National Oceanic and
Atmospheric Administration
United States Department of Commerce


FY 2016

The pink and white terraces of Lake Rotomahana: What was their fate after the 1886 Tarawera eruption?

de Ronde, C.E.J., D.J. Fornari, V.L. Ferrini, S.L. Walker, B.W. Davy, C. LeBlanc, F. Caratori Tontini, A.L. Kukulya, and R.H. Littlefield

J. Volcanol. Geoth. Res., 314, 126–141, doi: 10.1016/j.jvolgeores.2016.02.003, Special issue: The Lake Rotomahana Geothermal System and Effects of the 1886 Mt. Tarawera Eruption (2016)

The Pink and White Terraces that once stood regally on the shores of old Lake Rotomahana, and which were unique in their beauty as a natural wonder of the world, were regarded by the local Māori as a taonga, or treasure, because of the therapeutic qualities of the waters and their majestic appearance. The eruption of Mt. Tarawera on June 10, 1886 is commonly cited as the cause of their demise, with the lake rapidly rising soon thereafter to drown the large, newly formed Rotomahana crater and other volcanic edifices shaped during the excavation of the old lake. Thus, the effects of the eruption have been masked from onlookers for more than 125 years. However, application of state-of-the-art survey techniques usually applied in the marine realm to modern Lake Rotomahana, including AUV surveys with numerous sensors, seismic profiling, water column surveys and deployment of deep sea cameras, has provided a wealth of new information about the state of hydrothermal systems in the lake and the probable fortunes of the Pink and White Terraces.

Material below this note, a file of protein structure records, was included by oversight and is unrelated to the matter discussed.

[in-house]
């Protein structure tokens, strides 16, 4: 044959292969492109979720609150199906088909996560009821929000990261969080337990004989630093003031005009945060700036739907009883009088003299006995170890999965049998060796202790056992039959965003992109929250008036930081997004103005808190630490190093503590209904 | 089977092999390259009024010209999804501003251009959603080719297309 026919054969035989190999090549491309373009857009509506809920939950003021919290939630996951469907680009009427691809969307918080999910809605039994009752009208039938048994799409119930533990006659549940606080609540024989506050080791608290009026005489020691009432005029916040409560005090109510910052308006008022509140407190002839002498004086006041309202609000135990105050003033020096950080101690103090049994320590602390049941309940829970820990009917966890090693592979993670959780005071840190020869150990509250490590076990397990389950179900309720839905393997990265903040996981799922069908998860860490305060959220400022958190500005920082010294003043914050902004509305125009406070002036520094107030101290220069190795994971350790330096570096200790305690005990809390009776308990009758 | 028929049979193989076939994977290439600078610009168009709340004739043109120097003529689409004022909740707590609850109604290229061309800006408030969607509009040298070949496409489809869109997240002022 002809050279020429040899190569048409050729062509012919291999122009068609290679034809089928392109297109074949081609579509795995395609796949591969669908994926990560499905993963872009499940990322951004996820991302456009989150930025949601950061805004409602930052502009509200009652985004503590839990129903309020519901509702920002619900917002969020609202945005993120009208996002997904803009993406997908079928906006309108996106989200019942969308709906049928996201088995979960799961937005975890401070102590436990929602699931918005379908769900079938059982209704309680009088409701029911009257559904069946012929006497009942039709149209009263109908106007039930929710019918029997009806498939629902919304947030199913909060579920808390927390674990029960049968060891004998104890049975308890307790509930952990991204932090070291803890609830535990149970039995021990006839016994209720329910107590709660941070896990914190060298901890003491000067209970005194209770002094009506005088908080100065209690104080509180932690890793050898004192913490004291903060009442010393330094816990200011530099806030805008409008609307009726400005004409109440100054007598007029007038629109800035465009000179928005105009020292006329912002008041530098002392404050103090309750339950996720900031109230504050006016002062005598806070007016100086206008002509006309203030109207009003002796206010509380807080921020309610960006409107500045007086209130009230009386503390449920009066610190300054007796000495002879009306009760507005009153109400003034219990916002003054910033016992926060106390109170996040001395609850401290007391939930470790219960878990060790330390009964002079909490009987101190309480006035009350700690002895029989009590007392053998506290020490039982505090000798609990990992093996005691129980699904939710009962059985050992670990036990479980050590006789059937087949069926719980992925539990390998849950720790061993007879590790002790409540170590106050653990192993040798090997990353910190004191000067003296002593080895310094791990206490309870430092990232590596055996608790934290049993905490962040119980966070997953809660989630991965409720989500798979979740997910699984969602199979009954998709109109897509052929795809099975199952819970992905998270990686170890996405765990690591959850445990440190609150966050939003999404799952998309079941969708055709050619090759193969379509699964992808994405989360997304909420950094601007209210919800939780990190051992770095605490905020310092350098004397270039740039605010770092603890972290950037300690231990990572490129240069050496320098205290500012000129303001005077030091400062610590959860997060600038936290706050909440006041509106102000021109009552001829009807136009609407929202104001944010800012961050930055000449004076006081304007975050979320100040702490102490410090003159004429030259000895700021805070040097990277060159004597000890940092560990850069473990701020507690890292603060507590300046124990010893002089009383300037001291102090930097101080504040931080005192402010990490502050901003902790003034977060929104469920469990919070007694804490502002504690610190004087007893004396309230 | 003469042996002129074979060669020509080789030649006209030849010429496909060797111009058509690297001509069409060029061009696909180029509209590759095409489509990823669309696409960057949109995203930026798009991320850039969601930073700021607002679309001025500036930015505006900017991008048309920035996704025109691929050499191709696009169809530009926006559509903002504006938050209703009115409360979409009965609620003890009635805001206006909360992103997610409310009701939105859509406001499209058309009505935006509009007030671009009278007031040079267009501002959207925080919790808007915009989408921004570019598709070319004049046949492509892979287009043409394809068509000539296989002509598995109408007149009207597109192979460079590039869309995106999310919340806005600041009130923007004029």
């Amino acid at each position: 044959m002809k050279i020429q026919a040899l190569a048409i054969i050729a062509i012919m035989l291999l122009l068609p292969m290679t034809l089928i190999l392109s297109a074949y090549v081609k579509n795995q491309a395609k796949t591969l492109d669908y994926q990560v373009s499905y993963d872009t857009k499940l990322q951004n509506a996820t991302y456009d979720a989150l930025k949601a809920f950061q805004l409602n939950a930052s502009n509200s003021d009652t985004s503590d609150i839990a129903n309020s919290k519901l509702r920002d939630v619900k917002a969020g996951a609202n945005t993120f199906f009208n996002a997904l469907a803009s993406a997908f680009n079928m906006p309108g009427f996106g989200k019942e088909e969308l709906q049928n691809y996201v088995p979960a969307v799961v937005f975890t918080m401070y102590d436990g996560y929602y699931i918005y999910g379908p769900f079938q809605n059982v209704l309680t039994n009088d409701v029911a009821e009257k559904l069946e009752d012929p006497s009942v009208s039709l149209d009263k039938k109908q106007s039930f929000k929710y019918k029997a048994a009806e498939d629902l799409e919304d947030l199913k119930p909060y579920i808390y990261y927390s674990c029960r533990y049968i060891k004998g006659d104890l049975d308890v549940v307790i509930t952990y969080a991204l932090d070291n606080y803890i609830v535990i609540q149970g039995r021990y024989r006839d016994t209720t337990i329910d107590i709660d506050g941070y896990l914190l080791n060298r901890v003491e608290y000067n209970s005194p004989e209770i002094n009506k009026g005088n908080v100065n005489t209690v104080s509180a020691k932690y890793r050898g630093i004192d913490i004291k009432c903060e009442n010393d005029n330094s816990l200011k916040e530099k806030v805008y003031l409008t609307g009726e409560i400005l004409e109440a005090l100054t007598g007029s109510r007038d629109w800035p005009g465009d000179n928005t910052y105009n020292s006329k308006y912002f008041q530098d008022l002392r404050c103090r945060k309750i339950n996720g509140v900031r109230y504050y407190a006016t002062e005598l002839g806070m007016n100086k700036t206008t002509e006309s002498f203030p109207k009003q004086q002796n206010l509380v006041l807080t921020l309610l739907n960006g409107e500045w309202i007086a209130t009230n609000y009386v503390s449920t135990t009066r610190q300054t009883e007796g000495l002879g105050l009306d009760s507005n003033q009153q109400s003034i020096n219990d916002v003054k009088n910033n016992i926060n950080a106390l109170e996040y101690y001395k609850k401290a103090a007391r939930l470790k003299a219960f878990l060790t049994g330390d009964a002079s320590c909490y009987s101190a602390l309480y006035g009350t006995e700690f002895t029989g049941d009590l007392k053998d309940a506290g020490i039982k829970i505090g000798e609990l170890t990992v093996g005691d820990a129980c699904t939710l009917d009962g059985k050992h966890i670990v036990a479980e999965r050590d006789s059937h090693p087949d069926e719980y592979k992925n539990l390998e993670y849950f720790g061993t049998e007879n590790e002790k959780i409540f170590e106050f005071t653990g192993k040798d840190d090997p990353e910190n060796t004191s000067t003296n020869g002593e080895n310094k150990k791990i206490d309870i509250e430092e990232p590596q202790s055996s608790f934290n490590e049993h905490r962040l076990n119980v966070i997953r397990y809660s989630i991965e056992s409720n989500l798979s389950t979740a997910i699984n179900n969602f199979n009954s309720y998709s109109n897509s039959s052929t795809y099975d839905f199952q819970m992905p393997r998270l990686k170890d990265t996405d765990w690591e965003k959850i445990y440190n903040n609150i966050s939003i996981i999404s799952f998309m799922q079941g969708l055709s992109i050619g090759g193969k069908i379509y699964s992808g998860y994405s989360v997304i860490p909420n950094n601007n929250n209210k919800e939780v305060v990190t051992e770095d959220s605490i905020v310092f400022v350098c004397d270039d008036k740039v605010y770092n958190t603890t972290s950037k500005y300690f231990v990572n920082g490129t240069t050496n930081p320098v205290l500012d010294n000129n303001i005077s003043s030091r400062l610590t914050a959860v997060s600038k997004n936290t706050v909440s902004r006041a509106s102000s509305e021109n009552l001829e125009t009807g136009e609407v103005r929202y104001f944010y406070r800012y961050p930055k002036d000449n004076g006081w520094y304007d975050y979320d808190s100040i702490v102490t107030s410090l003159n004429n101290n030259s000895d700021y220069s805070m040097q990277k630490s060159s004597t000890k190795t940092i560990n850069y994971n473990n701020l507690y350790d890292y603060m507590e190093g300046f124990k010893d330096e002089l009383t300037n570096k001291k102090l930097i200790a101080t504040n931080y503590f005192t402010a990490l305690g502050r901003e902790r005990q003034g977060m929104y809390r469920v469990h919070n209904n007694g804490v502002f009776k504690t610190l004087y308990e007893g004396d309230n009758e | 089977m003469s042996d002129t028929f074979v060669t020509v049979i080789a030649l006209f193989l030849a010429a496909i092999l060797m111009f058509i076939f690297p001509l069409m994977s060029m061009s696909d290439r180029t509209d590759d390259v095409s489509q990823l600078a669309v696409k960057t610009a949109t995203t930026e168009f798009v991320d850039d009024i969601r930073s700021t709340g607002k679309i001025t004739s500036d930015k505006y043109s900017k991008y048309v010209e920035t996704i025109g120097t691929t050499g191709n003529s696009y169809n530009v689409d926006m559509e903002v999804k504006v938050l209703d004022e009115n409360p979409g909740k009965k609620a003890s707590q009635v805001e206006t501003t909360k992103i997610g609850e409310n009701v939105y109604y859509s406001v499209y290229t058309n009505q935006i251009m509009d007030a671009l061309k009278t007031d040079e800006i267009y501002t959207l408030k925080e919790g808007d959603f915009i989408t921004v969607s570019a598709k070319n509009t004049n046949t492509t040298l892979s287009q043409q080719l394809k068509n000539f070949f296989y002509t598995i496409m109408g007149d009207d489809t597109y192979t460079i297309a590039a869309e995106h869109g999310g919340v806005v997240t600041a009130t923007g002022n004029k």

We believe that the majority of both sets of terraces were destroyed during the eruption. However, some tantalizing evidence remains for remnants from both sites to exist to this day. High-resolution bathymetric mapping of the lake floor clearly recognizes some features of the post-1886 landscape, including a prominent landmark known as The Pinnacle. If we accept the postulated location of The Pinnacle on a pre-1886 map of Lake Rotomahana, then we appear to have captured a photograph of one of the buttresses to a tier of the nearby White Terraces. More revealing, are side-scan sonar images of structures located in the correct position of the Pink Terraces with respect to The Pinnacle, albeit ~ 20 m deeper than expected if the pre-1886 lake level of 292 m above sea level is to be believed. This work clearly shows that the greater Pink Terraces hydrothermal system survived the eruption and is very active today, whereas that part of the system that supplied hydrothermal fluids to the White Terraces has largely ceased activity altogether.

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